Water Framework Directive assessment


A Water Framework Directive (WFD) hydromorphological assessment of a Cumbrian river as part of a realignment scheme for a development project was performed using a River Habitat Survey combined with a hydromorphological visual assessment The unnamed river was surveyed from its confluence with the river Derwent to 500m upstream. The work was done in collaboration with The Environment Partnership.


River Habitat Survey Habitat Modification (HMS) and Habitat Quality (HQA) Scores were calculated and the Habitat Modification and Habitat Quality Assessment classes were derived using standard Environment Agency methodology (Raven et al. 1997).  The General Habitat Quality class was derived following using the Environment Agency methodology (Walker 2005). Flows and flood events, channel capacity, velocity profiles and shear stress were modeled using the FEH database, the Revitalised Flood Hydrograph (ReFH) model, Micro-drainage and the Conveyance Estimation System.


The River Habitat Survey data analysis yielded the following results:

  • Habitat Modification Score: 3220
  • Habitat Modification Class: Severely Modified (class 5)
  • Habitat Quality Assessment: 31
  • Habitat Quality Assessment class: 4 (poor)
  • General Habitat Quality class: Extremely Poor (class 5)

Figure 1: photo of the stream a) through the proposed scheme b) boulder ramp downstream of A66 culvert.

Fitz1The river was extensively modified (figure 1a). It was realigned, overdeepened and resectioned with the presence of culverts and major structures. The river banks had been recently reprofiled at the time of survey. The river was artificially steep (24m/km) and deep and dominated by large pebbles, cobbles and fast flow features.  There was no evidence of riffles and pools formation or any notable in-channel features. The land use was intensive with improved grassland dominant on both banks. The vegetation structure and both banks was mainly absent (bare) or reduced to short grass. There was no channel vegetation at the time of survey.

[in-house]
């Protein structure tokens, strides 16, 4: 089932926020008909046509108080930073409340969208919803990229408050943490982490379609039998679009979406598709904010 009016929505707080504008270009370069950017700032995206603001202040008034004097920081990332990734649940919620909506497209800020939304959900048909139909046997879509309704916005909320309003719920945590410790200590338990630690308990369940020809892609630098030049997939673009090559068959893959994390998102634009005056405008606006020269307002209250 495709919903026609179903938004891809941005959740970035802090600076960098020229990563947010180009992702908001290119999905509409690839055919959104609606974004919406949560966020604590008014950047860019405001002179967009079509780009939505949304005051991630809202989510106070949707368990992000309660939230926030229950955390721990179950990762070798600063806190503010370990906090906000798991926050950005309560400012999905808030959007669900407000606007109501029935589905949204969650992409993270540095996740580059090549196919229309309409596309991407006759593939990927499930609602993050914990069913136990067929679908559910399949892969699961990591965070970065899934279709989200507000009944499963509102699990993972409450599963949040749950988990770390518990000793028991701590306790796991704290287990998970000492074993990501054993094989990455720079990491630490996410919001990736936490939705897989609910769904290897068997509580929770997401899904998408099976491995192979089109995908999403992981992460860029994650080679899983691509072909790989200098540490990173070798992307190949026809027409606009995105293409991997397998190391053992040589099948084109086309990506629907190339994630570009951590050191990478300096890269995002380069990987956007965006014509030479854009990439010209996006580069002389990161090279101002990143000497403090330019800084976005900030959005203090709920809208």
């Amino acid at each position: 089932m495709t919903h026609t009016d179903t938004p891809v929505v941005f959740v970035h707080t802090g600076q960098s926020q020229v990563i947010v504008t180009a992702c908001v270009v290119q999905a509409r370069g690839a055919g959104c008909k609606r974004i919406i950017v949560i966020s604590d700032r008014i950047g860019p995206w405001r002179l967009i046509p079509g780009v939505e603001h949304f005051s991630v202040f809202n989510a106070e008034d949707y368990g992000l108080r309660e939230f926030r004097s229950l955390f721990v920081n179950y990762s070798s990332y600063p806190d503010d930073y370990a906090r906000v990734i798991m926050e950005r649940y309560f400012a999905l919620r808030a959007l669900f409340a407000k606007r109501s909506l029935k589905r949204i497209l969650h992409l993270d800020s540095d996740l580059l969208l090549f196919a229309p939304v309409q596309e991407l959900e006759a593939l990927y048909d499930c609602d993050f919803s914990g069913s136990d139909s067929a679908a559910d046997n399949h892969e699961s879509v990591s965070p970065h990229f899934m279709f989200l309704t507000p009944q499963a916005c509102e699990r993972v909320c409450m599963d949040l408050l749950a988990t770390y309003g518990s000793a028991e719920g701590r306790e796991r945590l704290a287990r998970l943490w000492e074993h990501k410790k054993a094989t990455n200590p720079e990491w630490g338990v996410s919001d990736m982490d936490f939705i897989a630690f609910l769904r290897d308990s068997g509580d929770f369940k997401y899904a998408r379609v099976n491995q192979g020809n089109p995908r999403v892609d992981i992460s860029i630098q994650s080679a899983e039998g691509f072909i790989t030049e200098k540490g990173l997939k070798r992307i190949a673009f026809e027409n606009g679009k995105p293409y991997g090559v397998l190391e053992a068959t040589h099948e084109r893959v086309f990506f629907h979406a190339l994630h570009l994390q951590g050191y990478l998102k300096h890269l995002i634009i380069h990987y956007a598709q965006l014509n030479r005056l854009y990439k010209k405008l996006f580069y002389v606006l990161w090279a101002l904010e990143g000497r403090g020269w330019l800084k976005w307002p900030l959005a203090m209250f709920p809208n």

Because of overdeepening, the river was effectively separated from its floodplain. Modelling of Qmed flow over the existing cross-section showed that a one in two year flood event should reach a height of about 20 cm compared to an existing bank height of 1.6 m.

The Habitat Modification Score was extremely high (the lower limit for Habitat Modification Class five is 1400). This is due to the presence of culverts, resectioning and reinforcement.  The Habitat Quality Assessment score was low compared to sites of similar types. The site score of 31 falls within the bottom 36% of sites of similar types in the 1995-1997 baseline survey.  Using the 2007-2008 baseline survey, the site still falls within the bottom 30% of sites of similar type (HQA class 4). The RHQ, which combines HQA and HMS was ‘extremely poor’ reflecting the high level of modification combined with low habitat quality. Altogether, the site had very poor ecological value and displayed very high levels of hydromorphological impacts and very little channel diversity on habitat quality.  Its hydromorphological quality was very poor.


Based on this assessment, it was proposed to deal with some of the hydromorphological issues highlighted during the survey and find a compromise between the need to improve the hydromorphological condition of the stream and the need to protect structures from the risk of flooding or erosion.  We proposed to reduce the steep slope artificially created by channel realignment so as to permit the reinstatement of naturally occurring riffle-pool sequence as opposed to the existing plane bed structure. The stream planform would be slightly re-meandered and riffles and pools along with point bars would be introduced at meander bends and on straighter sections. A two-stage channel structure would be created to re-introduce a more natural channel cross-section and re-establish lateral connectivity to a series of berms acting as surrogate floodplains and wetlands.  The first stage of the channel would be designed to hold a one in two year flood events .  The design of the channel was calculated so as to reproduce more natural processes whilst minimising the potential risks of erosion and flooding.



Raven, P.J., Fox, P., Everard, M., Holmes, N.T.H. & Dawson, F.H. (1997) River habitat survey: A new system for classifying rivers according to their habitat quality. Freshwater Quality: Defining the Indefinable?, 215-234.

Walker, J. (2005) River Habitat Objectives. Environment Agency, England and Wales.